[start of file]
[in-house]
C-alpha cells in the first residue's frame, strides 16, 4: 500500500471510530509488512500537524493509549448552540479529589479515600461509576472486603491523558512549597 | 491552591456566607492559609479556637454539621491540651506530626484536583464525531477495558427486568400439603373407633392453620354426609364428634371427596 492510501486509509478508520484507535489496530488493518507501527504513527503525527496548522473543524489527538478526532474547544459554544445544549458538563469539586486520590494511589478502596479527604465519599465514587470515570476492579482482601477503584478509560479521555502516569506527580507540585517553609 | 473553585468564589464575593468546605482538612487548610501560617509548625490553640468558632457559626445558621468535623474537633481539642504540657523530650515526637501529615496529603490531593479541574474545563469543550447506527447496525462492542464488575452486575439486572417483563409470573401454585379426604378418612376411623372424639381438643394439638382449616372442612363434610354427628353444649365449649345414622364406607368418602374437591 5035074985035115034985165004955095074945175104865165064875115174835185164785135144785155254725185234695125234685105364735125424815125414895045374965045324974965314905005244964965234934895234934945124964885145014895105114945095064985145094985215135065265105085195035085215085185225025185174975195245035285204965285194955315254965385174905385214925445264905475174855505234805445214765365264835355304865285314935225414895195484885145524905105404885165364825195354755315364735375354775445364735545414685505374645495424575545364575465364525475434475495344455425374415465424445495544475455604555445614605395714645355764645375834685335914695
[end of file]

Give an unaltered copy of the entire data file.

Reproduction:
[in-house]
C-alpha cells in the first residue's frame, strides 16, 4: 500500500471510530509488512500537524493509549448552540479529589479515600461509576472486603491523558512549597 | 491552591456566607492559609479556637454539621491540651506530626484536583464525531477495558427486568400439603373407633392453620354426609364428634371427596 492510501486509509478508520484507535489496530488493518507501527504513527503525527496548522473543524489527538478526532474547544459554544445544549458538563469539586486520590494511589478502596479527604465519599465514587470515570476492579482482601477503584478509560479521555502516569506527580507540585517553609 | 473553585468564589464575593468546605482538612487548610501560617509548625490553640468558632457559626445558621468535623474537633481539642504540657523530650515526637501529615496529603490531593479541574474545563469543550447506527447496525462492542464488575452486575439486572417483563409470573401454585379426604378418612376411623372424639381438643394439638382449616372442612363434610354427628353444649365449649345414622364406607368418602374437591 5035074985035115034985165004955095074945175104865165064875115174835185164785135144785155254725185234695125234685105364735125424815125414895045374965045324974965314905005244964965234934895234934945124964885145014895105114945095064985145094985215135065265105085195035085215085185225025185174975195245035285204965285194955315254965385174905385214925445264905475174855505234805445214765365264835355304865285314935225414895195484885145524905105404885165364825195354755315364735375354775445364735545414685505374645495424575545364575465364525475434475495344455425374415465424445495544475455604555445614605395714645355764645375834685335914695